Elevate Difference

Reviews by Disha Mullick

Disha Mullick

Disha Mullick lives and works in New Delhi, with a feminist organisation called Nirantar. She's generally got 5 too many things on her to-do-list, involving planning trainings and special issues with a group of women journalists from rural Uttar Pradesh, writing reports, editing endless web content, articles on feminist pedagogy... all of which she loves, and most of which are never completed. In the moments between home, office and dusty towns that feature in no rough guide in the world - she's always looking for things to write. Book reviews and travel pieces are what most often turn up on along the tracks, and which she loves. Her constant state of being is having too many all-consuming projects to think about, too little time to write, too many places to be, too many beginnings of stories with no end in sight. And wanderlust is her favourite word.

The Truth about Me: A Hijra Life Story

What is it about the form of the life story—the autobiography—that makes it so seductive and so deeply discomfiting at the same time? I think it’s how the boundaries between private and public, someone else’s life and your own, blur in your reading. The relationship you forge is rich and colorful and insightful, but it’s also dark and violent and difficult to come to terms with.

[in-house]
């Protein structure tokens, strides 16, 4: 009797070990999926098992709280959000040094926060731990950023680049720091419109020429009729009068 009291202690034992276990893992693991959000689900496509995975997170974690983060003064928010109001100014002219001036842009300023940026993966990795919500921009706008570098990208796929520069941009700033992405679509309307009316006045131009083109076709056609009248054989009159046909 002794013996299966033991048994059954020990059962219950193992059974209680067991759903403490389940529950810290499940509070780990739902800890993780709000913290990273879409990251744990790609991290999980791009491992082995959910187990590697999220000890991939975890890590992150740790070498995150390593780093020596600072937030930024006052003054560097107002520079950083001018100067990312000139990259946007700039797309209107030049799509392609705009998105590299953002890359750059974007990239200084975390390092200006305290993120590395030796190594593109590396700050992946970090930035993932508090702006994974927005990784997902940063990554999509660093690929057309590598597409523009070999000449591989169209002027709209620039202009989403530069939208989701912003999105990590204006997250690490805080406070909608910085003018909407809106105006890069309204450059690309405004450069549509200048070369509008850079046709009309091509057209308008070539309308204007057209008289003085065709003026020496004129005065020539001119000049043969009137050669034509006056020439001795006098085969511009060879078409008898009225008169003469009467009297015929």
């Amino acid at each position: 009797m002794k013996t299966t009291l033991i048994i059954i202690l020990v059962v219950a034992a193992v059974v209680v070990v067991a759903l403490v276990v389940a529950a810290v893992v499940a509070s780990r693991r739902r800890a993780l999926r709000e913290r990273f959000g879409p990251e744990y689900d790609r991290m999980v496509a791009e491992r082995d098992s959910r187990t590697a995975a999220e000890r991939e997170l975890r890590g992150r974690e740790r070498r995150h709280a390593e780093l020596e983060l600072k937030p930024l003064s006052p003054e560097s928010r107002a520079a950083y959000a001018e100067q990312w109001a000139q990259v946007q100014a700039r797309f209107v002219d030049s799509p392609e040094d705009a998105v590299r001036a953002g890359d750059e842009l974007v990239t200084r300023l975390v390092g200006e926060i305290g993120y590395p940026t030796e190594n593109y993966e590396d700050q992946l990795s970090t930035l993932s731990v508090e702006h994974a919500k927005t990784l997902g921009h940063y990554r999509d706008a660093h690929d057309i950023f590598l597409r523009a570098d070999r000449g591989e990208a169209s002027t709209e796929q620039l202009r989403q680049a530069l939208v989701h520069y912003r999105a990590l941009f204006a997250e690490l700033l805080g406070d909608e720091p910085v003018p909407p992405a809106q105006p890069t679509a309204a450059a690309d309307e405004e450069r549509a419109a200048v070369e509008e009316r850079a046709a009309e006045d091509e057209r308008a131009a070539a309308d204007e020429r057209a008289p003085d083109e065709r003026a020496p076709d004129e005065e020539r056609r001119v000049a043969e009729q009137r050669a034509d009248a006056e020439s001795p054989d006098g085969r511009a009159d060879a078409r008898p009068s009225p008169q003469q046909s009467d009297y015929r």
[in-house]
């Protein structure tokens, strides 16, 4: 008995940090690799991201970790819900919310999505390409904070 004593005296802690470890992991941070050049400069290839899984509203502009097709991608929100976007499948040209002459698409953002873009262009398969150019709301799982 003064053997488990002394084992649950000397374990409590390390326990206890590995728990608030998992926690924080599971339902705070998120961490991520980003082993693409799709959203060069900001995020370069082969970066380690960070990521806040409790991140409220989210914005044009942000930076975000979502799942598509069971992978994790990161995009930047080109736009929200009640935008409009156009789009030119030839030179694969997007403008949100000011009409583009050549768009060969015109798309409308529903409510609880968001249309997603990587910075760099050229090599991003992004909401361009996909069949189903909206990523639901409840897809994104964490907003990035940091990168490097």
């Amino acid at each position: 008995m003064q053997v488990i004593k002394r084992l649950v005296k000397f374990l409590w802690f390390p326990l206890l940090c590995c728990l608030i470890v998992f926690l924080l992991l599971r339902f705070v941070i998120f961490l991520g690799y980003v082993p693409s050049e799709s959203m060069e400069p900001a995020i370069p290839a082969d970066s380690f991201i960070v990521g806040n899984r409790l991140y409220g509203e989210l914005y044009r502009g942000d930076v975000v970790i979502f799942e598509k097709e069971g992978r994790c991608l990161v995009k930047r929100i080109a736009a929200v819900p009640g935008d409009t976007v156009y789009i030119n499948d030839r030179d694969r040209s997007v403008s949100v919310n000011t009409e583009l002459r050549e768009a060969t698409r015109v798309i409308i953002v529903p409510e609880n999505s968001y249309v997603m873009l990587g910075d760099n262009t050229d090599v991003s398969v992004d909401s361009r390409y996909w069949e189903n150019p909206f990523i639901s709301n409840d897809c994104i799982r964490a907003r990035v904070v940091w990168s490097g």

There Was No One at the Bus Stop

The twelve hours that pass in this slim novella are some of the slowest and hardest ever—both in the lives of the characters and for the reader as well. Set on one day in the lives of two people in a not-so-secret affair, There Was No One at the Bus Stop builds the strained context of their lonely lives, takes you to a point of emotional climax, and then holds you there just a few pages too long, leaving you tired and frustrated. But that’s the price you’re going to have to pay for a deepened understanding of human relationships, it seems.

Tiger Hills

We used to argue as young literary critics that it wasn’t possible to have feminist romantic writing: the terms were contradictory by their very definition. Love stories were necessarily fissured by unequal relations of power, vulnerability, and injustice. This has always been troubling to me, as a diehard romantic, a firm believer in love stories, and a feminist. It was a niggling worry, too, as I read, and was instantly absorbed in, Tiger Hills.